Chayed Out, D-Man

Washed Out – Don’t Give Up

On my way to an Indian takeout spot in San Francisco’s financial district, I overhear an older man talking on the phone as he crosses the street. He’s wearing baggy dress pants that flap around his ankles with every step. His head is down and he’s preoccupied with the phone pressed up against his ear, talking loudly about frozen dinners from Trader Joe’s.

“They’ve got enchiladas and burritos and Indian food. Lily and I put one in the microwave when we’re too tired to cook dinner.”

The man shuffles across the street and turns right. I go left. And for some reason the conversation depresses me. This short man in his baggy pants talking about frozen dinners and being too lazy to boil water or grill a hot dog, sticks with me for the rest of the day and I can’t shake it.

Everything you ever sense, in touch or taste or sight or even thought, has an affect on you that’s greater than zero.” says David Gregory Robert’s in his novel, Shantaram.

Our perceptions shape our understanding of reality – that’s brilliant insight. And it explains why I felt so affected by the lazy man on Market St.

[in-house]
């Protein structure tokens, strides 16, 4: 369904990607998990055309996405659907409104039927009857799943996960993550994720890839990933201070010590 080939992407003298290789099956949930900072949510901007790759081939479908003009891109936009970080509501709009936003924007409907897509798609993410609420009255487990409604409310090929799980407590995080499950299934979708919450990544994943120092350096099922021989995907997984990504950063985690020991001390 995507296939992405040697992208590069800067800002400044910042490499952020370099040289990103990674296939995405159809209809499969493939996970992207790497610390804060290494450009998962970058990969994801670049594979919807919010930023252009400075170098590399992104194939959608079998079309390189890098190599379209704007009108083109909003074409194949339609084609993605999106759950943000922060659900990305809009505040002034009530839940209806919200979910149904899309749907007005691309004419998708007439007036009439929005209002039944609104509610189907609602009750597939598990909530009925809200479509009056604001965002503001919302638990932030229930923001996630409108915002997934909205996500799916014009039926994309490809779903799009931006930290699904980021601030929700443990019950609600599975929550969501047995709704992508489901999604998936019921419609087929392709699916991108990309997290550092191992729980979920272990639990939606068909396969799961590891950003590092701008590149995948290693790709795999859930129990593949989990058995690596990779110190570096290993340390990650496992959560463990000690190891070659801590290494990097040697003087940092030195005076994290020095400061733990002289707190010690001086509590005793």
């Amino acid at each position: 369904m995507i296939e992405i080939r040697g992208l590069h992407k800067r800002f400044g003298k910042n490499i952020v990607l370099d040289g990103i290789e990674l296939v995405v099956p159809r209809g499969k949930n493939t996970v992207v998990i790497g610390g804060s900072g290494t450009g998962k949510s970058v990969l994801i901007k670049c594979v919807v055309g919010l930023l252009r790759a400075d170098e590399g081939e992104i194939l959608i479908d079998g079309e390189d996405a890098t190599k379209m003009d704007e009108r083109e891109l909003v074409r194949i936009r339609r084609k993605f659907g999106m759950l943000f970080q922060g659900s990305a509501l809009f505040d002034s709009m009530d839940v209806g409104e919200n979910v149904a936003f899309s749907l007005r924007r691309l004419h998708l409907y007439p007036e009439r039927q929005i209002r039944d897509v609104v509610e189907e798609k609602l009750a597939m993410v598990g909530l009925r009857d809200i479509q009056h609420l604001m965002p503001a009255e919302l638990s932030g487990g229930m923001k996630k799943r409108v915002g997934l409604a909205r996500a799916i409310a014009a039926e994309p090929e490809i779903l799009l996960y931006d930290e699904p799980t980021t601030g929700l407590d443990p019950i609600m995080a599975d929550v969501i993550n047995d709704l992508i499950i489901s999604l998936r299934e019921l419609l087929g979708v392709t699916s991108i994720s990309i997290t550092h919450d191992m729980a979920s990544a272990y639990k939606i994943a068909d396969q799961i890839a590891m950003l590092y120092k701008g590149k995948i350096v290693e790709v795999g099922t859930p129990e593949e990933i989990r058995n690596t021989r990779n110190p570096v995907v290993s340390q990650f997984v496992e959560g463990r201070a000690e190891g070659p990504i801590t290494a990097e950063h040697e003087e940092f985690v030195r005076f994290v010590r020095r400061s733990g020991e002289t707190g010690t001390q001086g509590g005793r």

I return to my desk and look for a spark – something to jump start my day. Music! But it’s no guarantee. The first few songs wash over me and become a means of distraction to block out water cooler banter. But suddenly a lightning rod strikes – a song with chord progressions, a steady beat and lyrics that shoot down to my very core and paint new life in the contours of a bland week day.

Originally I wrote Washed Out’s sound as too idealistic, too drenched in shimmery synths and gliding guitars to be taken seriously. A song from their album Paracosm comes on…

Even though that we’re far apart / We’ve come so close and it feels so right. I don’t give up.”

At first I wanna yell bullshit! You should give up! You’re gonna end terribly and no amount of musical refrains or synthesized keyboard chord progressions can convince me otherwise. But that’s the lazy old man’s skepticism.

So I give in.

And halfway through the song, I’m a goner – completely immersed in Washed Out’s idealistic pull, doing a little two-step on my way back from work.


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